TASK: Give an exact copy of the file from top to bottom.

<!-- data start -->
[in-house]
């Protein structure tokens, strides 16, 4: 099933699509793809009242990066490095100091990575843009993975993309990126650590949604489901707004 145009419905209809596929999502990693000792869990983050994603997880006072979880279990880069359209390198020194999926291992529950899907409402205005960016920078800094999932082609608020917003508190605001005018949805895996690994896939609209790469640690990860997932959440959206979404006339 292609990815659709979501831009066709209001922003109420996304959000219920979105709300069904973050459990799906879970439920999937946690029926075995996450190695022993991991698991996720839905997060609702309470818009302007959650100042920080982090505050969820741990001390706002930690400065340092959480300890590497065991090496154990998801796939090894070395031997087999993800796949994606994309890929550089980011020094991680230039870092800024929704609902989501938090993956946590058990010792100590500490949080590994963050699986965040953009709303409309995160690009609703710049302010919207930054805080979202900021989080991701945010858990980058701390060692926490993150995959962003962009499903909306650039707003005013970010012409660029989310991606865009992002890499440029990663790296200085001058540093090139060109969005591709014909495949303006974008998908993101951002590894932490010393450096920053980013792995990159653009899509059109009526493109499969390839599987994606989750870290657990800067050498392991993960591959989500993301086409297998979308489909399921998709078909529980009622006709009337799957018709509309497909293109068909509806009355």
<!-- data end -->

[in-house]
């Protein structure tokens, strides 16, 4: 099933699509793809009242990066490095100091990575843009993975993309990126650590949604489901707004 145009419905209809596929999502990693000792869990983050994603997880006072979880279990880069359209390198020194999926291992529950899907409402205005960016920078800094999932082609608020917003508190605001005018949805895996690994896939609209790469640690990860997932959440959206979404006339 292609990815659709979501831009066709209001922003109420996304959000219920979105709300069904973050459990799906879970439920999937946690029926075995996450190695022993991991698991996720839905997060609702309470818009302007959650100042920080982090505050969820741990001390706002930690400065340092959480300890590497065991090496154990998801796939090894070395031997087999993800796949994606994309890929550089980011020094991680230039870092800024929704609902989501938090993956946590058990010792100590500490949080590994963050699986965040953009709303409309995160690009609703710049302010919207930054805080979202900021989080991701945010858990980058701390060692926490993150995959962003962009499903909306650039707003005013970010012409660029989310991606865009992002890499440029990663790296200085001058540093090139060109969005591709014909495949303006974008998908993101951002590894932490010393450096920053980013792995990159653009899509059109009526493109499969390839599987994606989750870290657990800067050498392991993960591959989500993301086409297998979308489909399921998709078909529980009622006709009337799957018709509309497909293109068909509806009355």